News, Publications & Research

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Get more information about our MSED in Childhood Literacy program.

Program Brochure

Learn more about our Literacy Education programs in our electronic brochure.

Hunt, Christine A.

Chair, Elementary Education
School of Education
ACADEMIC DEPARTMENT Elementary Education
CONTACT INFORMATION Office Phone: (716) 375-2315
OFFICE LOCATION Plassmann Hall, B12
  • Ph.D., Curriculum, Teaching, and Educational Policy, Michigan State University
  • M.S., Elementary Education, Purdue University
  • B.S., Elementary Education, Grace College
  • September 2007: Dissertation defense
  • March 2006: Co-facilitated a staff in-service with Dr. Bell at Lincoln Elementary School in Hammond, IN, on the integration of science and literacy


  • A Tale of Two Voices:  PDS Journeys of Junior Faculty:  National Association for Professional Development Schools, March 9-12, 2011 New Orleans, LA (With Claudette Thompson) 

  • Professional Development Schools National Conference . March 2006 (With Dr. Cheryl Bell)

The central tenet of my teaching philosophy is that learning is something that occurs throughout life. As an adult and teacher, I am continuously learning and re-learning concepts as well as applying them in a variety of situations. This requires me to have a base of knowledge in order to learn the concepts and know how to apply them in a wide array of circumstances.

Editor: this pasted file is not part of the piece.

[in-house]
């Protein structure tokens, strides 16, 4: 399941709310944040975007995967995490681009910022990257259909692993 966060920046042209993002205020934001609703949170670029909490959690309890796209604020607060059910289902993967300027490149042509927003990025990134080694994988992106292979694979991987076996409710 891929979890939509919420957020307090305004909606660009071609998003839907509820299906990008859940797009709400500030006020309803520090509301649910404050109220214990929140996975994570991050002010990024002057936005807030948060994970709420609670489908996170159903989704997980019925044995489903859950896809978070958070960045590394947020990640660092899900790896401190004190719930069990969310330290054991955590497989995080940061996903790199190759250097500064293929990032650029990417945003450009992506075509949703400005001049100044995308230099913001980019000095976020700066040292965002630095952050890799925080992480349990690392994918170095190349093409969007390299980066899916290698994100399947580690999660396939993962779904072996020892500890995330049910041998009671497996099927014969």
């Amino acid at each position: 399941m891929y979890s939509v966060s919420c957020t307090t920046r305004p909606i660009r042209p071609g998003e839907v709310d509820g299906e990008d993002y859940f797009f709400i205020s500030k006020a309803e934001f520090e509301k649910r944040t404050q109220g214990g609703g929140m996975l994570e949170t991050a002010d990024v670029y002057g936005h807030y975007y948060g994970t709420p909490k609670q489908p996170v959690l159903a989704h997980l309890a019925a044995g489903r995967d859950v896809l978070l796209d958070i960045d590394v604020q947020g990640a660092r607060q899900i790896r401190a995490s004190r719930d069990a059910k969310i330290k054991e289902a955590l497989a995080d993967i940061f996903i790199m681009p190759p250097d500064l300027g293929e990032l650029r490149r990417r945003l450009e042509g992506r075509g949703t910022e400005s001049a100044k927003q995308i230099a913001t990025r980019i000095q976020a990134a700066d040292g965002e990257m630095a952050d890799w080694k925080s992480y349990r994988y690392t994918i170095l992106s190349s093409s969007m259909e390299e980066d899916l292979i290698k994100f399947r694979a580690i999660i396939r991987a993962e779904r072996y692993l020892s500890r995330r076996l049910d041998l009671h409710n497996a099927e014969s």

As a teacher it is my responsibility to provide my students with the basics they will need in order to become lifelong learners. In other words, I am responsible for guiding my students in the discovery of knowing how to learn new concepts and how to use them in new ways. They need to learn how to learn on their own. Teaching students to learn how to learn requires a teacher to play a variety of roles as well as knowing when and how to employ them.

First, there are times when the teacher is the “sage on the stage” presenting relevant information for students in the form of lectures. Didactic instruction is necessary at times to quickly and concisely present essential information that students will need. Another role the teacher has is that of facilitator. In this role the teacher needs to be an active listener in order to come to an understanding of what the student knows in order to know how best to direct instruction for the student.

It also means that the teacher needs to use observational skills as well to see how the student is using information. In this role the teacher is evaluating what knowledge the student has and how it is being put to use. This allows the teacher to determine if there are any misperceptions that need to be corrected as well as how the information is being used at present and how it could be furthered. This provides the teacher with information that leads to the choice of appropriate instruction.

Guiding students in academic content knowledge and application is one role the teacher plays. Lifelong learning also includes how to be good citizens. 

  • Educational Policy
  • Teachers and Assessment
  • School Reform
  • Curriculum and Instruction